Create appropriate incentives to encourage adoption of next generation water including ideas like:
b) Utility Providers: Monetize the cost of water while providing every person/household with a subsistence/baseline volume of water for free
c) Developers and Owners:
d) Practitioners: For water capture, reuse, and treatment practices, develop professional education and trainings for practitioners and evaluate how these systems can help their bottom line.
e) Public/Private Partnerships for Research and Development (R&D): Quantify and standardize costs for new technologies and systems to speed up innovation and demonstrate a regulation path. Higher education should be the research organization to demonstrate the technology to reduce utility R&D cost.
f) Building Appraisers: Educate them about the added value of on-site water systems so funding mechanisms support water reuse. Target seminars and talks to real estate and lending and banking institutions.
Some jurisdictions lack a management and regulatory structure for water provisioning and wastewater treatment at scales smaller than city scale but larger than single-family residential.
When jurisdictional water “champions” leave, institutional knowledge is lost.
|a) In partnership with regulatory officials, draft a reasonable management model and regulatory pathway for projects between single-family residential and municipal water works while maintaining reasonable costs per user.
b) Draft an Ordinance Memorandum of Understanding that identifies and records responsibilities and who has what authority. Create a systems approach to coordinate central utilities and decentralized systems. Use lessons learned from the energy sector.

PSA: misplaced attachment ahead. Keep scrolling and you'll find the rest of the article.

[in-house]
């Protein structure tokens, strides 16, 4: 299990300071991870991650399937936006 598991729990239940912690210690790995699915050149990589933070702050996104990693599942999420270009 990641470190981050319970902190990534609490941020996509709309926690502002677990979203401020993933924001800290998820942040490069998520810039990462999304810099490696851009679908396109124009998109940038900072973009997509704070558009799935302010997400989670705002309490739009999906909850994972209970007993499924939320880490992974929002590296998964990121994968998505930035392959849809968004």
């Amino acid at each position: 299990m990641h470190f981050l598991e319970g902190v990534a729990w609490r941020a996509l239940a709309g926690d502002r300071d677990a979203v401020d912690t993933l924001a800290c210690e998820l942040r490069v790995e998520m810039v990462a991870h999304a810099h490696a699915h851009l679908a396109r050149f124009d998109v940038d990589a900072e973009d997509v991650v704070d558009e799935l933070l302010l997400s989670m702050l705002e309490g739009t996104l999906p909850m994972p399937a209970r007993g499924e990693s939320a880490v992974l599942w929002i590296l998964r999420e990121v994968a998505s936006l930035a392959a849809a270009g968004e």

c) Provide “roadmaps” that explain the regulatory process for different thresholds (e.g. number of units or project size).
d) Support adoption of a performance code to replace or sit alongside the current prescriptive regulations.
e) Develop a monitoring metric scaled to the project size that is practical and cost-effective to implement such as a “Miniscale Operator License” for daily/weekly activities with support from more highly trained individuals for monthly and more technical activities.
f) Make the case to jurisdictions that includes compelling value propositions related to resilience, health, combined sewer overflow, flood damage, downstream waste cost.
g) Remove the “undue hardship” regulatory requirement and the “high performance” incentive during the permit process.
h) Provide staff with incentives to adopt regulations:
We lack a larger vision for next generation water.
“Decentralized water reuse and centralized water infrastructure practitioners need to start thinking collaboratively at a watershed scale. We need to discover the optimal scale and integration for both decentralized and centralized water reuse while recognizing that it will likely differ from watershed to watershed throughout the state.”
– Debbie Franco, California Governor’s Office of Planning and Research
|a) Create high-level (possibly state level) goals to support and catalyze local initiatives. For example, “5% of all urban water is generated from on-site reuse.”
b) Re-value the true cost of water to quantify the cost impact that development projects have on downstream pollution and upstream treatment. See #3 True Value of Water above.
c) Encourage larger paradigm shifts across all agencies (e.g. US Water Alliance ‘One Water’ movement) grounded in watershed health and sustainability. Shift from waste management to resource management attitude and approach. Clarify the comparative long-term public health risk of on-site treatment compared to municipal treatment.
d) Develop regional alliances. Share local level successes.
e) Need higher level goals appropriate for bioregions and globally that are still watershed health based.
f) Provide incremental goals to achieve paradigm shift, breaking up the steps for local jurisdictions. Rank and prioritize code changes.